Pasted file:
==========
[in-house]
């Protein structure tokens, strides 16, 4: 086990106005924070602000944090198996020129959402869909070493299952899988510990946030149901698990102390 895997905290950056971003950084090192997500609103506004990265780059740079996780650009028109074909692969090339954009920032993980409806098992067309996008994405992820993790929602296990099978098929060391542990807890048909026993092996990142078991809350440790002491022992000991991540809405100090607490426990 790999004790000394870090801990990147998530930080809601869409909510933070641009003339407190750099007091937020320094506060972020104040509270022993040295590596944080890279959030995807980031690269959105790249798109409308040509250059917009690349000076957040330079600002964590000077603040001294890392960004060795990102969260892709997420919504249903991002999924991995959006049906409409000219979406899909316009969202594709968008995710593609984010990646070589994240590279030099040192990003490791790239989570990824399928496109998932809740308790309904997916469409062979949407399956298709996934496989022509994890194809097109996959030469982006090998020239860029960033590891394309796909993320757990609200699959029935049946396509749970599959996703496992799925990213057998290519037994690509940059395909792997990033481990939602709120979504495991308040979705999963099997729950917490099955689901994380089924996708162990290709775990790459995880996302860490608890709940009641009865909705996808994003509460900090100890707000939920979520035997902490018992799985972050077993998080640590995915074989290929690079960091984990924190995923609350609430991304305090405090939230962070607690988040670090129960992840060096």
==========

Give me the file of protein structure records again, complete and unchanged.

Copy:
[in-house]
């Protein structure tokens, strides 16, 4: 086990106005924070602000944090198996020129959402869909070493299952899988510990946030149901698990102390 895997905290950056971003950084090192997500609103506004990265780059740079996780650009028109074909692969090339954009920032993980409806098992067309996008994405992820993790929602296990099978098929060391542990807890048909026993092996990142078991809350440790002491022992000991991540809405100090607490426990 790999004790000394870090801990990147998530930080809601869409909510933070641009003339407190750099007091937020320094506060972020104040509270022993040295590596944080890279959030995807980031690269959105790249798109409308040509250059917009690349000076957040330079600002964590000077603040001294890392960004060795990102969260892709997420919504249903991002999924991995959006049906409409000219979406899909316009969202594709968008995710593609984010990646070589994240590279030099040192990003490791790239989570990824399928496109998932809740308790309904997916469409062979949407399956298709996934496989022509994890194809097109996959030469982006090998020239860029960033590891394309796909993320757990609200699959029935049946396509749970599959996703496992799925990213057998290519037994690509940059395909792997990033481990939602709120979504495991308040979705999963099997729950917490099955689901994380089924996708162990290709775990790459995880996302860490608890709940009641009865909705996808994003509460900090100890707000939920979520035997902490018992799985972050077993998080640590995915074989290929690079960091984990924190995923609350609430991304305090405090939230962070607690988040670090129960992840060096």